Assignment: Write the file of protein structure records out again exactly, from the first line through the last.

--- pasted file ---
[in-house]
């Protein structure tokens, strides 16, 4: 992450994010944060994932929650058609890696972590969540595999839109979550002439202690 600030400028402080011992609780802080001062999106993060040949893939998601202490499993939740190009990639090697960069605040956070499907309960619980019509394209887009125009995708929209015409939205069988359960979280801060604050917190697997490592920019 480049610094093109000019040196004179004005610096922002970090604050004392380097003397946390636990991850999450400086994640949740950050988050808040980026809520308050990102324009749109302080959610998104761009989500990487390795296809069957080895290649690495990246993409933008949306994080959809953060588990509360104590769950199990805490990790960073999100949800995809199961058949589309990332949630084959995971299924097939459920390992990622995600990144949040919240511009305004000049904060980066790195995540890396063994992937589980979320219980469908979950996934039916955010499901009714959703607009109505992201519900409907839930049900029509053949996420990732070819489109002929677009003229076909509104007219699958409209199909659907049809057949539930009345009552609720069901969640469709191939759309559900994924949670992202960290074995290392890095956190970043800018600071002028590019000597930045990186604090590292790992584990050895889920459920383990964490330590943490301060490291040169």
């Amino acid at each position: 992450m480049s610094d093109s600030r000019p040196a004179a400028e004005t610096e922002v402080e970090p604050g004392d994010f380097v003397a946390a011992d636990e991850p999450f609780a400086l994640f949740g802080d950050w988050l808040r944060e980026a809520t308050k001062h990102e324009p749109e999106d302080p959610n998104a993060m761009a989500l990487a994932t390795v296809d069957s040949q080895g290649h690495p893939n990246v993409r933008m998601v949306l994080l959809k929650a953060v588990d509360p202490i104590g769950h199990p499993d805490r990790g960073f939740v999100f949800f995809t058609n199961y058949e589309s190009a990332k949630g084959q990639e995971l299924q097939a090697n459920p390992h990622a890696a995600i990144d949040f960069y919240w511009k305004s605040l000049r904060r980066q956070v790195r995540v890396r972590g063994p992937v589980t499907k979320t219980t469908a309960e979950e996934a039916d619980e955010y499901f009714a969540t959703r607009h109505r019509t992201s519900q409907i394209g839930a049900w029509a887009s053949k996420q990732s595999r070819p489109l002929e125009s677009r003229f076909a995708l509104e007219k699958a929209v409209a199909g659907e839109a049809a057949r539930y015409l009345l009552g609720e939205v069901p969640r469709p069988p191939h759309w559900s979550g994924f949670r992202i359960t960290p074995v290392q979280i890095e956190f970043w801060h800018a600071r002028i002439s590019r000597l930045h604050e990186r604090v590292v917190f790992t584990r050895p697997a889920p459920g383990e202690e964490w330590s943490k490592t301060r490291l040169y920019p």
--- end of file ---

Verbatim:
[in-house]
């Protein structure tokens, strides 16, 4: 992450994010944060994932929650058609890696972590969540595999839109979550002439202690 600030400028402080011992609780802080001062999106993060040949893939998601202490499993939740190009990639090697960069605040956070499907309960619980019509394209887009125009995708929209015409939205069988359960979280801060604050917190697997490592920019 480049610094093109000019040196004179004005610096922002970090604050004392380097003397946390636990991850999450400086994640949740950050988050808040980026809520308050990102324009749109302080959610998104761009989500990487390795296809069957080895290649690495990246993409933008949306994080959809953060588990509360104590769950199990805490990790960073999100949800995809199961058949589309990332949630084959995971299924097939459920390992990622995600990144949040919240511009305004000049904060980066790195995540890396063994992937589980979320219980469908979950996934039916955010499901009714959703607009109505992201519900409907839930049900029509053949996420990732070819489109002929677009003229076909509104007219699958409209199909659907049809057949539930009345009552609720069901969640469709191939759309559900994924949670992202960290074995290392890095956190970043800018600071002028590019000597930045990186604090590292790992584990050895889920459920383990964490330590943490301060490291040169």
């Amino acid at each position: 992450m480049s610094d093109s600030r000019p040196a004179a400028e004005t610096e922002v402080e970090p604050g004392d994010f380097v003397a946390a011992d636990e991850p999450f609780a400086l994640f949740g802080d950050w988050l808040r944060e980026a809520t308050k001062h990102e324009p749109e999106d302080p959610n998104a993060m761009a989500l990487a994932t390795v296809d069957s040949q080895g290649h690495p893939n990246v993409r933008m998601v949306l994080l959809k929650a953060v588990d509360p202490i104590g769950h199990p499993d805490r990790g960073f939740v999100f949800f995809t058609n199961y058949e589309s190009a990332k949630g084959q990639e995971l299924q097939a090697n459920p390992h990622a890696a995600i990144d949040f960069y919240w511009k305004s605040l000049r904060r980066q956070v790195r995540v890396r972590g063994p992937v589980t499907k979320t219980t469908a309960e979950e996934a039916d619980e955010y499901f009714a969540t959703r607009h109505r019509t992201s519900q409907i394209g839930a049900w029509a887009s053949k996420q990732s595999r070819p489109l002929e125009s677009r003229f076909a995708l509104e007219k699958a929209v409209a199909g659907e839109a049809a057949r539930y015409l009345l009552g609720e939205v069901p969640r469709p069988p191939h759309w559900s979550g994924f949670r992202i359960t960290p074995v290392q979280i890095e956190f970043w801060h800018a600071r002028i002439s590019r000597l930045h604050e990186r604090v590292v917190f790992t584990r050895p697997a889920p459920g383990e202690e964490w330590s943490k490592t301060r490291l040169y920019p």